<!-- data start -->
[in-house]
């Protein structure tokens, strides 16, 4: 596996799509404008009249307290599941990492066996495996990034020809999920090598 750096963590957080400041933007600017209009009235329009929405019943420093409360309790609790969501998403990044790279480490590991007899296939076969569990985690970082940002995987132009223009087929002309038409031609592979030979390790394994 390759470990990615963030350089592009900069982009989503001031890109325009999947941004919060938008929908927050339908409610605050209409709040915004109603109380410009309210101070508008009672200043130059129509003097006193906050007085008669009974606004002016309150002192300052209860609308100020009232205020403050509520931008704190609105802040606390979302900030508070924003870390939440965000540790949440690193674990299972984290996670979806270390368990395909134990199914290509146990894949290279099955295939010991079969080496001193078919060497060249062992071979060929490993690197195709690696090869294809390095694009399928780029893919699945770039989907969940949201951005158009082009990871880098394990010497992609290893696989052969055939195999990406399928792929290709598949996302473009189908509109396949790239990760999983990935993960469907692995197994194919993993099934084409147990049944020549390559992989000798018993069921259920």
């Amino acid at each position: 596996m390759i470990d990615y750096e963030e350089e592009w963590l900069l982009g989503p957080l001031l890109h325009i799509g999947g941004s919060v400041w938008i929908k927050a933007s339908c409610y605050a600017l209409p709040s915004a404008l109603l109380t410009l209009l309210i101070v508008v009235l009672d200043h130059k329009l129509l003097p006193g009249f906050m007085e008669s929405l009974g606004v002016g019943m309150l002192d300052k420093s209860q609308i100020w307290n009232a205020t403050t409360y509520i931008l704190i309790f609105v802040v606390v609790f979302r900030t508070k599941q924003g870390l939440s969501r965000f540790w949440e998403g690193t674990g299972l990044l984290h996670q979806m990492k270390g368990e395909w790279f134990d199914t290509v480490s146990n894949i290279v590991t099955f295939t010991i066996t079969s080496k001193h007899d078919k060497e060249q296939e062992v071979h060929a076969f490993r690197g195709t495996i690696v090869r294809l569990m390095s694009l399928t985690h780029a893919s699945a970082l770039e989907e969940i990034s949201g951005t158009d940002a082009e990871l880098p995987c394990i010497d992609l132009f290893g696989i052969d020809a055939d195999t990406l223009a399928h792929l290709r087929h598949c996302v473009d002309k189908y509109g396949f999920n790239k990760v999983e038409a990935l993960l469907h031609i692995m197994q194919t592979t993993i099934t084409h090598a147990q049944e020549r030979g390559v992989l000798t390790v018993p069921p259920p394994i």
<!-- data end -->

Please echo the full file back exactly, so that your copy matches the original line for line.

[in-house]
């Protein structure tokens, strides 16, 4: 596996799509404008009249307290599941990492066996495996990034020809999920090598 750096963590957080400041933007600017209009009235329009929405019943420093409360309790609790969501998403990044790279480490590991007899296939076969569990985690970082940002995987132009223009087929002309038409031609592979030979390790394994 390759470990990615963030350089592009900069982009989503001031890109325009999947941004919060938008929908927050339908409610605050209409709040915004109603109380410009309210101070508008009672200043130059129509003097006193906050007085008669009974606004002016309150002192300052209860609308100020009232205020403050509520931008704190609105802040606390979302900030508070924003870390939440965000540790949440690193674990299972984290996670979806270390368990395909134990199914290509146990894949290279099955295939010991079969080496001193078919060497060249062992071979060929490993690197195709690696090869294809390095694009399928780029893919699945770039989907969940949201951005158009082009990871880098394990010497992609290893696989052969055939195999990406399928792929290709598949996302473009189908509109396949790239990760999983990935993960469907692995197994194919993993099934084409147990049944020549390559992989000798018993069921259920």
């Amino acid at each position: 596996m390759i470990d990615y750096e963030e350089e592009w963590l900069l982009g989503p957080l001031l890109h325009i799509g999947g941004s919060v400041w938008i929908k927050a933007s339908c409610y605050a600017l209409p709040s915004a404008l109603l109380t410009l209009l309210i101070v508008v009235l009672d200043h130059k329009l129509l003097p006193g009249f906050m007085e008669s929405l009974g606004v002016g019943m309150l002192d300052k420093s209860q609308i100020w307290n009232a205020t403050t409360y509520i931008l704190i309790f609105v802040v606390v609790f979302r900030t508070k599941q924003g870390l939440s969501r965000f540790w949440e998403g690193t674990g299972l990044l984290h996670q979806m990492k270390g368990e395909w790279f134990d199914t290509v480490s146990n894949i290279v590991t099955f295939t010991i066996t079969s080496k001193h007899d078919k060497e060249q296939e062992v071979h060929a076969f490993r690197g195709t495996i690696v090869r294809l569990m390095s694009l399928t985690h780029a893919s699945a970082l770039e989907e969940i990034s949201g951005t158009d940002a082009e990871l880098p995987c394990i010497d992609l132009f290893g696989i052969d020809a055939d195999t990406l223009a399928h792929l290709r087929h598949c996302v473009d002309k189908y509109g396949f999920n790239k990760v999983e038409a990935l993960l469907h031609i692995m197994q194919t592979t993993i099934t084409h090598a147990q049944e020549r030979g390559v992989l000798t390790v018993p069921p259920p394994i």